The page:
Restructuring of Public Enterprises
Once considered to be a pride of the nation, Gorakhkali Rubber Industry remains closed for a long time. According to the data maintained by the Department of Transport Management, there are a total of 2,783,428 vehicles registered with the department by the end of the last fiscal year. Out of these vehicles, 2,189,099 are motorcycles. It is estimated that nearly 80 percent of the registered vehicles ply the roads in the country.
It is anybody’s guess that the number of vehicles will only increase in the days to come because of the increasing road network in the country, growth in the income of the general public, inadequacy of public transport, and the common people’s wish to have their own private vehicles.
Billions of rupees go out of the country every year for importing tyres, spare parts etc for the vehicles being used in the country. According to the Trade and Export Promotion Center (TEPC), Nepal imported tyres worth Rs 4.16 billion in fiscal year 2015/16. Apart from this, more than Rs 100 billion goes out of the country for the import of fuel for the vehicles every year.
As establishing industrial units to manufacture vehicles and their spare parts requires huge amounts of investment, there is no possibility of such industries in Nepal at present. Though Hulas Motors had started selling assembled vehicles in the country by importing spare parts, the company pulled down its shutters citing high manufacturing cost and unfriendly revenue policy of the government.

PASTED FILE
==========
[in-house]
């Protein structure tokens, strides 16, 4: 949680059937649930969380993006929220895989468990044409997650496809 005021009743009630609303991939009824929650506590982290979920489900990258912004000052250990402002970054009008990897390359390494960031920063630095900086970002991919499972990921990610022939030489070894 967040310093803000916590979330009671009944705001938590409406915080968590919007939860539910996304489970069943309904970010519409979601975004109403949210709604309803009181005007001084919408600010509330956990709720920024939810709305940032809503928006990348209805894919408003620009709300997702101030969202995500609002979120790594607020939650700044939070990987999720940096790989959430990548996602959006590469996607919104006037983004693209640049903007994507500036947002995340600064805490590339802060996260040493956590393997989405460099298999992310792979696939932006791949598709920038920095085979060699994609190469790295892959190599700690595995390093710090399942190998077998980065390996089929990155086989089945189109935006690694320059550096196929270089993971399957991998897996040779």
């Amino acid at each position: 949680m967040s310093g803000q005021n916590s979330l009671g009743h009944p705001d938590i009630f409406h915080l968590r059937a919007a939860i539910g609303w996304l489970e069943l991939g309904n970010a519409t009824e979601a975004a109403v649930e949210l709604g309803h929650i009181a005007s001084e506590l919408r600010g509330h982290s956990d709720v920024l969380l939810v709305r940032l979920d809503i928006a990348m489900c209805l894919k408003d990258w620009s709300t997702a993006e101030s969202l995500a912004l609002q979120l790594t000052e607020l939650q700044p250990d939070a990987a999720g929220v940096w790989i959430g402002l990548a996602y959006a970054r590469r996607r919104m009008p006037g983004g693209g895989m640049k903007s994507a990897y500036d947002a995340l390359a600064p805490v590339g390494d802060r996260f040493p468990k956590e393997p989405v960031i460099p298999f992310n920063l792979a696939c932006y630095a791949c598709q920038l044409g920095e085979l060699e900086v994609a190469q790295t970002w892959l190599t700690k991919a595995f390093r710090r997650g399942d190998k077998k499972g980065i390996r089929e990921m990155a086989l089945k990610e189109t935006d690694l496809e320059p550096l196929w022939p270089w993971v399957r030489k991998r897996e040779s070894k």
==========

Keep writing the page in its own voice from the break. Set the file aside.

After the Gorakhkali Rubber Industry established in 2041 BS with the purpose of meeting the tyre demand in the country was closed down, hundreds of thousands of Nepalis have been affected directly or indirectly. To supply raw rubber to Gorakhkali, rubber plantation was done in several eastern districts including Jhapa. As the industry remains closed for the past two years, the farmers producing rubber have been affected adversely.
Though the government has been spending Rs 10 million every month to pay salaries to the Gorakhkali employees who have been doing nothing except marking their attendance for the past two years, it has done nothing to address the problems of the rubber farmers. Not only the rubber farmers but also thousands of other farmers who had been producing raw materials such as jute, cotton and tobacco for several other public enterprises have been affected as these public enterprises were closed down one after another.
When the Birgunj Sugar Factory was closed down, sugarcane farmers of Bara, Parsa, Mahottari and Dhanusa districts were not affected that much as they could supply their sugarcane to private sugar factories. But when the Janakpur Cigarette factory was closed down, tobacco farmers in districts like Dhanusha, Mahottari and Sarlahi were badly affected.
There is still the relevance of Gorakhkali Rubber Industry. If the industry is revived based on modern technology, it will not only play a big role in meeting the internal demand of tyres but also save a lot of money going outside the country for the import of tyres. It will also do well to the environment as rubber plantation will help conserve greenery in the country. Therefore, reviving public enterprises like Gorakhkali Rubber Industry through public-private partnership or by awarding management contract to the private sector has become very essential.